A Deadly Price for a Pretty Face, a.k.a. Model Citizen (Indy Entertainment, Quint Pictures, Rocco the Unicorn, Beta Films, LIfetime, 2020)

by Mark Gabrish Conlan • Copyright © 2020 by Mark Gabrish Conlan • All rights reserved

My husband Charles was home for most of the next Lifetime movie on their schedule, and it was a considerably better and more compelling one even though it got saddled by Lifetime’s titling department with one of the worst “handles” ever put on a movie of any sort: A Deadly Price for a Pretty Face. The original title from writer Mitch Chamberlain and director Mark Gantt was Model Citizen, which would have been a far finer and more ironic name — but about the last thing Lifetime wants on their movie titles is irony. The plot deals with Amanda Archer (Cassie Browarth), who’s working as a model to support herself and her pre-pubescent daughter Zooey (pronounced “Zoë”) (Marie Wagenman) while she attends nursing school in hopes of building a better life for the two of them. Only Amanda’s ex-husband Nick (Hans Christopher), who seems to combine the love, warmth and understanding of Michael Douglas in The Wars of the Roses and Patrick Bergin in Sleeping with the Enemy, is bound and determined to take Zooey away from Angela and win full custody. He thinks he can do it because he’s a big-shot lawyer, well paid by a local hospital for his skill in finding loopholes that can get rid of sick, indigent patients who can’t pay their bills and have run out their insurance, and therefore he can persuade the family-court judge hearing his custody case that he and his new trophy wife Clara (Diana Villegas) would be better parents for Zooey than her mom. Both Amanda and Clara note the irony that Nick never wanted kids with either of his wives, but since Zooey exists he’s determined to have her if only to traumatize Angela and make her life more miserable.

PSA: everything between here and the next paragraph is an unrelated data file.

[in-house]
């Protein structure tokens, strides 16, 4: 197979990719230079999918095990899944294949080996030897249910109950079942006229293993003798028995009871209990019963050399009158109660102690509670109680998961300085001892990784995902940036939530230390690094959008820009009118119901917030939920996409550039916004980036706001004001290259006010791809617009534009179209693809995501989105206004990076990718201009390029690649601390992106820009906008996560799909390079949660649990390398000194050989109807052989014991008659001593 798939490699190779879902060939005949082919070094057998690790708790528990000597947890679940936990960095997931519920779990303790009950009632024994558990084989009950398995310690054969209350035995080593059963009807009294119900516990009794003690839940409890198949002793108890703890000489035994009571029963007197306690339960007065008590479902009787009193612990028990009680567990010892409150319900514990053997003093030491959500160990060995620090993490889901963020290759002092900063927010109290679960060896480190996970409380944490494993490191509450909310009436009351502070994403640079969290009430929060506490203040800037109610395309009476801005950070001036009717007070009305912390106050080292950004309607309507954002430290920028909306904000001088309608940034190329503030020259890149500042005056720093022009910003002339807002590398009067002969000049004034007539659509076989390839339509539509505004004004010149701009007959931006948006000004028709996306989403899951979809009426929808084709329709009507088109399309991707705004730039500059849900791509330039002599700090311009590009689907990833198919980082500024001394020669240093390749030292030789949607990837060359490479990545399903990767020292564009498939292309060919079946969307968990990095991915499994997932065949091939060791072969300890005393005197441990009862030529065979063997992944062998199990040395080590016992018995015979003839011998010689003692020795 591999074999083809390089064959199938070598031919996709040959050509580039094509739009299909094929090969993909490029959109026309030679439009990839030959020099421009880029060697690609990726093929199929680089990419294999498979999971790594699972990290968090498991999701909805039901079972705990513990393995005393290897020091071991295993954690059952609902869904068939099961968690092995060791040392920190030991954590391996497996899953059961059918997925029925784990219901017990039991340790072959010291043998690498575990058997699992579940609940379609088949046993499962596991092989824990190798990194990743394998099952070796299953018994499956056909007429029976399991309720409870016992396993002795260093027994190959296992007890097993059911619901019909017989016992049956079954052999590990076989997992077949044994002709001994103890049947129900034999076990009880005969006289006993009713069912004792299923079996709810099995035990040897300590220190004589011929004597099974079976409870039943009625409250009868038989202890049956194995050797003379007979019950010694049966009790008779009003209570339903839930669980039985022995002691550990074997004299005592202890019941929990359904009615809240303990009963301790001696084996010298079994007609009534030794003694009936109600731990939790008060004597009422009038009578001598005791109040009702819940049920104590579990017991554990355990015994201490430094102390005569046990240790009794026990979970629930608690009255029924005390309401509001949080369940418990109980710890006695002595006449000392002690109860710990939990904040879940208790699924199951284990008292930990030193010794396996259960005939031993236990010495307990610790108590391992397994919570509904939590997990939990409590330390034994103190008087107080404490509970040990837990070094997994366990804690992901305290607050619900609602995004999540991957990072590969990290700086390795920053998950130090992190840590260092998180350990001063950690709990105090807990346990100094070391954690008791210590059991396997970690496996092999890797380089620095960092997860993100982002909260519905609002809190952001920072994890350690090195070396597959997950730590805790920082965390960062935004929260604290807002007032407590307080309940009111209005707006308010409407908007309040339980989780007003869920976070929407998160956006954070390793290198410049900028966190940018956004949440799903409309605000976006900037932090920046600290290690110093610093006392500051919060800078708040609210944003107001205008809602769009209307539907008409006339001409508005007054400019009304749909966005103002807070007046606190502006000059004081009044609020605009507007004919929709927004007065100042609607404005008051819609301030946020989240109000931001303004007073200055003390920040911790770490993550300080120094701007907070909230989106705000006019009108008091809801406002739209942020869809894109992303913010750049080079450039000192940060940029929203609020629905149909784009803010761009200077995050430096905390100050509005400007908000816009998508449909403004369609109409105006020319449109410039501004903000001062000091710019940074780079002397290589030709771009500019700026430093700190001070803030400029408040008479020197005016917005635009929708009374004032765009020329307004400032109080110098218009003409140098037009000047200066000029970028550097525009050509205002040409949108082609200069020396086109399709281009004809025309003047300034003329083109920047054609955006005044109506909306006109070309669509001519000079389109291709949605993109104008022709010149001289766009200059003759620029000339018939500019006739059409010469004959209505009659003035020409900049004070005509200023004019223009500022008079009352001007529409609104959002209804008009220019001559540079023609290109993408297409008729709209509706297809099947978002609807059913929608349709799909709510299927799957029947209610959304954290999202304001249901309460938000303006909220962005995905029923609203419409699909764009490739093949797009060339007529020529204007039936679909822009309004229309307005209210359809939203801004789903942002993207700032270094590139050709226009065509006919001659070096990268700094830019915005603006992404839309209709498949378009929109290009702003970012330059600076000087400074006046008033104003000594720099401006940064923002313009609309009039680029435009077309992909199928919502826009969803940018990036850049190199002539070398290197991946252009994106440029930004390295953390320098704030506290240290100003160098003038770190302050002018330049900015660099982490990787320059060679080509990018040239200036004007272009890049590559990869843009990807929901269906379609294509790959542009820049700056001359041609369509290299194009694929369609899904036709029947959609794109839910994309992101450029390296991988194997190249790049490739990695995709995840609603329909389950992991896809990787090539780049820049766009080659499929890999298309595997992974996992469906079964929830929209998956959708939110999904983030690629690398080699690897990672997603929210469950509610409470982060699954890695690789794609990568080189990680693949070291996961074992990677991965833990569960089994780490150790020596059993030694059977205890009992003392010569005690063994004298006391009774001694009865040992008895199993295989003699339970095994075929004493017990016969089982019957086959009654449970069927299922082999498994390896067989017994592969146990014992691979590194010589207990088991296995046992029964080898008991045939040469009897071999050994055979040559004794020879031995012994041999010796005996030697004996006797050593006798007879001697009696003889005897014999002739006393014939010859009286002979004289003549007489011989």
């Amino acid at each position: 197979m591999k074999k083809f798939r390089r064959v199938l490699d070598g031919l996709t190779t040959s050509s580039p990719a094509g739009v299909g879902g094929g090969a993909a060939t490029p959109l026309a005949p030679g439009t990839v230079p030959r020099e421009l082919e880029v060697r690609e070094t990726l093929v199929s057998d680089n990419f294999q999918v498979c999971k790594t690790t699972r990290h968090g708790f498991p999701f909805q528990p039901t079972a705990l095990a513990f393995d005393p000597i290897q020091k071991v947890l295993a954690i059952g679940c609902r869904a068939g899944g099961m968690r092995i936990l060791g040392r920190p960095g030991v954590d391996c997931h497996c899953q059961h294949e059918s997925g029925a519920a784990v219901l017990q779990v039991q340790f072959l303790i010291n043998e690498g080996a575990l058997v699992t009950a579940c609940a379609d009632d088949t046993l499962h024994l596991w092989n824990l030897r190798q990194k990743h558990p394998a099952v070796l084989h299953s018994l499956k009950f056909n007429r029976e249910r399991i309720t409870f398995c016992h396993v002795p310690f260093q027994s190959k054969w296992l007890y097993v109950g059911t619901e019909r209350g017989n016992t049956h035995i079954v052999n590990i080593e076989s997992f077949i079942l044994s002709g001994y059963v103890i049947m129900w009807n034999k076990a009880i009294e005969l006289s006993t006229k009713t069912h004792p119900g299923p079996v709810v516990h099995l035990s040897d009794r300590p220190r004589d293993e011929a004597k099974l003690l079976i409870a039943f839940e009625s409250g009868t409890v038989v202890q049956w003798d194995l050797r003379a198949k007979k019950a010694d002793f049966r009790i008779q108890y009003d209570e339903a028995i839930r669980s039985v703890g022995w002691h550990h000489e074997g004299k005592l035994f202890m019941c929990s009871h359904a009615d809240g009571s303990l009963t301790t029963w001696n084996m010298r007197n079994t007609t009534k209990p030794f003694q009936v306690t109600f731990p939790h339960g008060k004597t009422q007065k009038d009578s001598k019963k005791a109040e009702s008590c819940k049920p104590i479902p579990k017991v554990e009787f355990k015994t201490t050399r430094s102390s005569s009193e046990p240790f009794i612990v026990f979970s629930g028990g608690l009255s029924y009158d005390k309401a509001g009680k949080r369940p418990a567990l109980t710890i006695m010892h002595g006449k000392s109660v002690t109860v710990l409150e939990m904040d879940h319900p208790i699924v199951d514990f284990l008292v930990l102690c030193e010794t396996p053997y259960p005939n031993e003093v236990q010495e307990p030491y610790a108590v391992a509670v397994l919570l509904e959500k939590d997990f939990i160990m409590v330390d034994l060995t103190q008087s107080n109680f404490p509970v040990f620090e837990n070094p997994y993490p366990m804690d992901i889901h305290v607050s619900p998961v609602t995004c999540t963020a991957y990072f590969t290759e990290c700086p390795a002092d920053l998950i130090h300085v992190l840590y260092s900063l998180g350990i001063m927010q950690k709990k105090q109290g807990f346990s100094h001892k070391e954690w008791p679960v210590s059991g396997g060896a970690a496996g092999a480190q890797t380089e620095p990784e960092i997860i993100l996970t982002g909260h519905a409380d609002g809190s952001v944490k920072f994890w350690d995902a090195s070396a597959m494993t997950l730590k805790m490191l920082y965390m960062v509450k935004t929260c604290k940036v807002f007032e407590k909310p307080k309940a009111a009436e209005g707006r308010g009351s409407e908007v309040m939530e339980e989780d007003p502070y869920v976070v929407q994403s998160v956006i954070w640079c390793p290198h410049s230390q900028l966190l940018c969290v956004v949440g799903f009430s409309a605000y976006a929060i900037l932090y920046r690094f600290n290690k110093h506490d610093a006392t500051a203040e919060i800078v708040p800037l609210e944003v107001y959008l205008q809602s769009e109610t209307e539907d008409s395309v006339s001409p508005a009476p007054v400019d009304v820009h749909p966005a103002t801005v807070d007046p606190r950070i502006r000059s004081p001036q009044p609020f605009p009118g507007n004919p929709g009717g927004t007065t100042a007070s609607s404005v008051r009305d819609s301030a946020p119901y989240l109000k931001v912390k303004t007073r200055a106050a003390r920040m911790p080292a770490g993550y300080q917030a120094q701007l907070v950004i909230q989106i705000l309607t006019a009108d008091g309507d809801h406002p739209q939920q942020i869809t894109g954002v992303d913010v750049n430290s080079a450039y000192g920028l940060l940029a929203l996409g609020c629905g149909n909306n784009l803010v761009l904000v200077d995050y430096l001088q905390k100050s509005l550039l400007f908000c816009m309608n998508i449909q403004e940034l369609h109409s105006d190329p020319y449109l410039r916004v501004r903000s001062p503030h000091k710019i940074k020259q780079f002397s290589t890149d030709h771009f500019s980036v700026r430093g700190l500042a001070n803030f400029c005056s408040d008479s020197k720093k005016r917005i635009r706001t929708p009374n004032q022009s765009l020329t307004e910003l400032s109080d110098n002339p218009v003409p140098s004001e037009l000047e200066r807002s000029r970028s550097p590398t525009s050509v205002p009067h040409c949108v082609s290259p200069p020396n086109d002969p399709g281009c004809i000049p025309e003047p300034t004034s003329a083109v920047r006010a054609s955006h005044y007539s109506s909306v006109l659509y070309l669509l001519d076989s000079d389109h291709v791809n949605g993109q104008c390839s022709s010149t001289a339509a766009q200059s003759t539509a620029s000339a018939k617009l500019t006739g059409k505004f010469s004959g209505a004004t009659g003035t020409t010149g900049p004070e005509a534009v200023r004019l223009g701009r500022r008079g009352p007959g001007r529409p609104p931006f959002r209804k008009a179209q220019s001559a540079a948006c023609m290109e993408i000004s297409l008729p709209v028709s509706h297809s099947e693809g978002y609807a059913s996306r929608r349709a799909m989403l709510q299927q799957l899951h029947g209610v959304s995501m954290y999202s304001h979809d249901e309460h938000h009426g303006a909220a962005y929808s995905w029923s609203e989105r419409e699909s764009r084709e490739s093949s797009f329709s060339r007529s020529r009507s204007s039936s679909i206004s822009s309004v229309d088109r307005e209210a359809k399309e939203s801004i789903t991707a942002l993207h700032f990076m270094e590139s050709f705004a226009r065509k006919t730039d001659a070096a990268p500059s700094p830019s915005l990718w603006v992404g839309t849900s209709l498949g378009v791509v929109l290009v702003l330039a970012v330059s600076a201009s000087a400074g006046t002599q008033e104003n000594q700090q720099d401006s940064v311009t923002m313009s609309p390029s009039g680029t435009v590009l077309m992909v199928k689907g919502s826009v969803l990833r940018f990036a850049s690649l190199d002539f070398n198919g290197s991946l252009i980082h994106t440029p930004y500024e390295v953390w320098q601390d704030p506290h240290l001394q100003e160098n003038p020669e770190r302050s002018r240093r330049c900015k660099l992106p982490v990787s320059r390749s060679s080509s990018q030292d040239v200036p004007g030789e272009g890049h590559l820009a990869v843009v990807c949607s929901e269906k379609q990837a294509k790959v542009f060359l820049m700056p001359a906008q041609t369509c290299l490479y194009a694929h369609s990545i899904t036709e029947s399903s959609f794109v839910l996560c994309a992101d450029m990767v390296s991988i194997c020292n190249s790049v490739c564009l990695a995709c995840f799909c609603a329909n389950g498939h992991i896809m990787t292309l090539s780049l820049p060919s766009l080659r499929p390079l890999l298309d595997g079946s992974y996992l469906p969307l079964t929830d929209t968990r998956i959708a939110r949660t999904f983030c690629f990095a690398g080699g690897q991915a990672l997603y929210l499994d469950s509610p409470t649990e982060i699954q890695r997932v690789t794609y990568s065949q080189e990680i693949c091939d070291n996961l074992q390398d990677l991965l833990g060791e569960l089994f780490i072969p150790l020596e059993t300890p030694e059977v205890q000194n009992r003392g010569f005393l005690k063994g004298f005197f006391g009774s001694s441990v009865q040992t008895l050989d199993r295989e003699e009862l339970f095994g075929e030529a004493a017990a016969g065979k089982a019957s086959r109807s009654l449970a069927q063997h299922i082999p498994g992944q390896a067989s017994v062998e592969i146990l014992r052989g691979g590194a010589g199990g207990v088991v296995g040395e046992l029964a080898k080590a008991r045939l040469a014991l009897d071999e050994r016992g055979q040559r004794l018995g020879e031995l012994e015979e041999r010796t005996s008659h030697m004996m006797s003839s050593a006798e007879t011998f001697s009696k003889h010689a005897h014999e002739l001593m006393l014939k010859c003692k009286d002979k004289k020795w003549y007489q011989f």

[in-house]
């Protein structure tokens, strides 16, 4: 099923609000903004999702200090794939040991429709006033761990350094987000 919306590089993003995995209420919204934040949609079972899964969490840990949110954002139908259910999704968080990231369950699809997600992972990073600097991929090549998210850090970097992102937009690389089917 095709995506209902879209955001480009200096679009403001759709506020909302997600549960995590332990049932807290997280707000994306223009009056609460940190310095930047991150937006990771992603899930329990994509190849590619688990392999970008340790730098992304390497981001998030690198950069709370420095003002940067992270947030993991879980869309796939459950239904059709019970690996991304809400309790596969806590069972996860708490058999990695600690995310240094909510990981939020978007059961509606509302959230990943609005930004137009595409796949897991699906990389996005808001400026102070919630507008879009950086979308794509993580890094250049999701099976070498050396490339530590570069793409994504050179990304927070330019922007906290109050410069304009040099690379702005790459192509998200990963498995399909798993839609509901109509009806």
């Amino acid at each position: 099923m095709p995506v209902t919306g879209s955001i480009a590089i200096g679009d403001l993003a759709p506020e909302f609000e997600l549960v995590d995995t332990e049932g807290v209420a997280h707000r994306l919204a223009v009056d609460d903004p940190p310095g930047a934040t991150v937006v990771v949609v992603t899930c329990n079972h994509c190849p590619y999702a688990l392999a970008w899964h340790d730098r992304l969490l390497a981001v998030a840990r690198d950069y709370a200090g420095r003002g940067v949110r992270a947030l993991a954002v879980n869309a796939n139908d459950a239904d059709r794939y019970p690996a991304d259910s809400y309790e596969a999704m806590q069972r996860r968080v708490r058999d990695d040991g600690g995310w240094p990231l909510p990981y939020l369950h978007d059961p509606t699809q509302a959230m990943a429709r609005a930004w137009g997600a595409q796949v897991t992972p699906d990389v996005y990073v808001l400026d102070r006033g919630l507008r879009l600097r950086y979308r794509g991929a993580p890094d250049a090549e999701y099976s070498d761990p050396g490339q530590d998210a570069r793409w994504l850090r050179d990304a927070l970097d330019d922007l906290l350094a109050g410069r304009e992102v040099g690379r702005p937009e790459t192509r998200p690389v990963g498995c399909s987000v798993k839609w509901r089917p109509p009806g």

Nick hits on the idea of having two crooks, recent parolee and alcoholic Tyler Walton (Shawn Pyfrom) and his younger brother Shawn (Kevin Fonteyne), kidnap Angela and demand $150,000 ransom — which he will agree to pay, but only if Angela agrees to give up Zooey and allow him full custody. What makes this considerably more interesting than most Lifetime movies is the depth of characterization writer Chamberlain puts into the characters, particularly the two crooks, who though we’re told they’re brothers have an interesting emotional relationship similar to the one between Lawrence Tierney and Elisha Cook, Jr. in the 1947 RKO “B” Born to Kill. Angela got kidnapped in the first place when Shawn posed as a photographer representing a big model agency in New York and lured her to an office building for a “photo shoot” — she got suspicious and tried to run, but he caught her and he and Tyler grabbed her, but Zooey saw the whole thing, including the Chucky-style clown masks the two kidnappers were wearing (though Shawn didn’t put his mask on in time and Zooey got to see his face) because she was in her baby sitter’s car at the time. The kidnappers hold Angela at an out-of-the-way location and we learn that in addition to being a parolee, Tyler is also a heavy drinker and Shawn is worried that his alcohol consumption is going to get them both caught. In one scene a small-town sheriff pulls up next to the Walton brothers at a stop sign, stares at Tyler as if he’s seen that face somewhere, then thinks better of it and drives off — while Tyler nervously fingers a gun, ready to shoot the sheriff if the sheriff makes any law-enforcement moves on him. At one point we see Shawn nervously get out a hypodermic syringe and a professionally packaged ampule of something, and at first we assume he’s a prescription drug addict — but later we learn that he’s suffering from Stage IV cancer and the drug is something he has to shoot up to control the side effects of his chemotherapy.